PHOTOOG Photography writings by Olivier Giroux


Leica 90mm Summarit-M Review

The 90mm Summarit-M is the only reasonable “long” lens for the unreasonable M system, that is both its claim to fame and explains why it doesn’t appear to be very successful in the marketplace.  This Summarit also serves as the replacement for the venerable and universally loved 90mm Elmarit-M, a lens that is difficult to replace in the minds and hearts of longtime Leica photographers.  As a result the 90mm Summarit-M is a lens that is appreciated in relative silence vis-à-vis the Internet.


Floating Elements Are Required

When I tested the Leica 90mm Summarit-M (review) I experienced what I consider to be severe focus issues. The lens back-focused at long distances (10 meters or more) and front-focused at short distances (less than 1.5 meters). This caused me to suspect my rangefinder, which I confirmed had grown a small error, but the lack of a true solution after a round of tweaks forced me to research the subject of focus a bit more.

Now I understand the overarching principles just well enough to convince myself that the behavior I observed in the 90mm Summarit-M is by design.  It's not because it is desirable behavior, but because correcting it is an expensive affair. This is what ultimately is going to prevent me from recommending the 90mm Summarit-M to all but mirrorless camera users.


Summicron Examples at f/5.6

A friend of mine asked out of honest curiosity what the difference was between different pieces of high-end equipment. He asked from the point of view of a photography outsider.  More precisely, his real question is what does equipement worth $11K do that equipement worth $3.5K doesn't do?


A few from the 28mm Summicron


Carl Zeiss 2/50 Planar T* Review


The 50mm Planar ZM is one of the simplest lenses ever made, yet performs more robustly and consistently than almost any other lens. It is very closely related to the more-storied 50mm Summicron-M, of nearly identical size and capabilities, that it challenges in the marketplace. This Planar is a fundamentally boring lens with its lack of buzzwords to rave about and also substantive flaws to gripe about.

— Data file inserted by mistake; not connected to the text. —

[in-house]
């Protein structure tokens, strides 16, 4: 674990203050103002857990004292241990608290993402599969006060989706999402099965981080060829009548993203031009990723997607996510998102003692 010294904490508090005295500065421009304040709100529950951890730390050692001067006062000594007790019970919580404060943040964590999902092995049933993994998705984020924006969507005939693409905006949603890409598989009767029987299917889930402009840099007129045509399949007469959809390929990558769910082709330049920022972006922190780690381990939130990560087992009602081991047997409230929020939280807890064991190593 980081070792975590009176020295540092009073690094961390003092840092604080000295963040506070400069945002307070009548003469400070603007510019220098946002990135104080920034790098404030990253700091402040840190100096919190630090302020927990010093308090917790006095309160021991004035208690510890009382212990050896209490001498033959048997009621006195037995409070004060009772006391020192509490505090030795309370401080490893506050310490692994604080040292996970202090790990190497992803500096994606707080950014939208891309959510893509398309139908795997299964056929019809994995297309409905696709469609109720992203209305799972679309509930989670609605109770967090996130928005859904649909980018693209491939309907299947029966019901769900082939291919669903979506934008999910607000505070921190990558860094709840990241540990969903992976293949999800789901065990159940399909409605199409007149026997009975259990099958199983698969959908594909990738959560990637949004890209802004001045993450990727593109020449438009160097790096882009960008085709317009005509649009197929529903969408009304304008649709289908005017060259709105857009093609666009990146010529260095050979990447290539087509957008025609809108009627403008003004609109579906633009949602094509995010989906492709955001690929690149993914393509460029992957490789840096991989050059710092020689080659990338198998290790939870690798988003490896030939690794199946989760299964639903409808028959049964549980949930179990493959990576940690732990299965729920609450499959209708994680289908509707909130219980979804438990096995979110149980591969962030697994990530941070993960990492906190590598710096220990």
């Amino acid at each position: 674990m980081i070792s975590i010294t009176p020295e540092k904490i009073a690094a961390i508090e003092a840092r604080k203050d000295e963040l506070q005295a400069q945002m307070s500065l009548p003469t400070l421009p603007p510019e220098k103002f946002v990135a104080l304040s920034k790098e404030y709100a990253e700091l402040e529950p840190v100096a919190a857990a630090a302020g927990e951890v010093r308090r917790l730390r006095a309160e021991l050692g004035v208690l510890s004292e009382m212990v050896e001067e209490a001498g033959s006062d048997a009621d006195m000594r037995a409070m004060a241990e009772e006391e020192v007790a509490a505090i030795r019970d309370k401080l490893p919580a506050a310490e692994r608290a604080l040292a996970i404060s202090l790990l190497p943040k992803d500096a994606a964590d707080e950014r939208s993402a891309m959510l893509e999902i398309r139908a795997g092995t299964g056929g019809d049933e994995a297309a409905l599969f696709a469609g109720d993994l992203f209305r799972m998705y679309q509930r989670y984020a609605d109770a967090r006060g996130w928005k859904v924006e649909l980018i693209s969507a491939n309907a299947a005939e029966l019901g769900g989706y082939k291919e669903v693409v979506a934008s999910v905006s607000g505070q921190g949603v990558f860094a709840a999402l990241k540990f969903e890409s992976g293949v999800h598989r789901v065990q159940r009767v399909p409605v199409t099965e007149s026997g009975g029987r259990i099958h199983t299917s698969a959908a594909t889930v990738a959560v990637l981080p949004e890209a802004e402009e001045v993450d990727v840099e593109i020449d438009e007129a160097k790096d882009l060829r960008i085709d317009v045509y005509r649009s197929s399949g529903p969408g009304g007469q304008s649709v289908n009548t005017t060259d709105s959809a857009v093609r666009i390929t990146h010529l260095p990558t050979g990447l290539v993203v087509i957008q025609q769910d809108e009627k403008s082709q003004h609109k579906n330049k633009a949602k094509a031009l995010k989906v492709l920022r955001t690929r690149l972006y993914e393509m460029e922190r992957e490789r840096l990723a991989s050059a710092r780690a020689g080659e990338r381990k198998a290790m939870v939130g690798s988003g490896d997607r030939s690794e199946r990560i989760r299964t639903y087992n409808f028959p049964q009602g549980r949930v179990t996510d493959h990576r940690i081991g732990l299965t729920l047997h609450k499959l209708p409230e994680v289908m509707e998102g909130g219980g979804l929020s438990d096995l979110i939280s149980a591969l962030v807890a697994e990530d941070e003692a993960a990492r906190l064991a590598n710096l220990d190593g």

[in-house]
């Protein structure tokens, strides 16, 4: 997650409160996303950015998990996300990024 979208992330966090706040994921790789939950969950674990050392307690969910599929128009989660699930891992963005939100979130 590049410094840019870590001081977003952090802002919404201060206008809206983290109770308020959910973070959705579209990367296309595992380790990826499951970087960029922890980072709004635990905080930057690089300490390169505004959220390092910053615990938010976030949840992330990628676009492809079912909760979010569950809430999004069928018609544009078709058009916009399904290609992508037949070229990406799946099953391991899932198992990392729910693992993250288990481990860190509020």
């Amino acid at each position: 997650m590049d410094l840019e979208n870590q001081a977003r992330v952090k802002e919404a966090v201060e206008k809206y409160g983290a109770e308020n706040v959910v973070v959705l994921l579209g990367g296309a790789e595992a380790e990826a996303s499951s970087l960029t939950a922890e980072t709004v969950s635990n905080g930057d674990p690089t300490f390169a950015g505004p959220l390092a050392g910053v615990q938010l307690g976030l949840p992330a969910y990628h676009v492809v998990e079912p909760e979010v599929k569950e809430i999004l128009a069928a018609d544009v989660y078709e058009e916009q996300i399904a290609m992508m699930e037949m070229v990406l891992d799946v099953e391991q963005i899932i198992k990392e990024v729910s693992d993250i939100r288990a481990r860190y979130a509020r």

Leica 24mm Elmarit ASPH Meta-Review

The 24mm Elmarit-M ASPH is an elegant lens emblematic of the M system. It bridges the vast chasm between journalism and architecture, in a form factor that defies all conventional wisdom borne by a DSLR world. How can so small a thing be so sharp, everywhere?


Data for the Distagon 1.4/35mm ZF

Carl Zeiss recently posted the charts for the new fast 35mm Distagon.

You can view the other charts here on the Carl Zeiss website.

I had seen these charts before but now it just hit me: 40% contrast at 40lppm @ f/1.4 across the entire frame is pretty freaking great.  I also note that the peripheral brightness of the new lens wide-open is the same as my lens wide-open, but at one stop larger aperture.

This is going to be a very nice lens: sharpness, speed and Zeiss color and contrast in spades.  Expect a review from me later this spring.

- Olivier


Next up : Sigma 85

Summary: very very sharp, middling contrast, the first copy I received had a permanent focus jam.

Filed under: Photography, Sigma 16 Comments

Leica M9 Review

The Leica M9 is a controversial object in photography partly because it is a Leica, which implies some generic controversy, and partly because it is itself a messy blend of luxurious quality and lack of polish. It would be easy to dismiss the digital M camera as a collectible toy for the rich and eccentric if only it wasn’t so enjoyable for photographers to actually shoot with it. This is the reality of the M9: it is a second-rate digital camera that also supports a deeper connection with the act of making a photograph. If you actually enjoy making photographs then this should really appeal to you.


Carl Zeiss 2/28 Distagon T* Review

The 28mm Distagon ZF is the best kept secret of the ZF lens program. Overall it is a powerhouse of a lens, with particularly excellent treatment of color, but some issues at full aperture have kept it in the shadow of more consistent lenses in the series. This Distagon is an excellent choice for a normal lens on APS-C cameras and a demanding (but rewarding) high-speed wide-angle on full-frame cameras.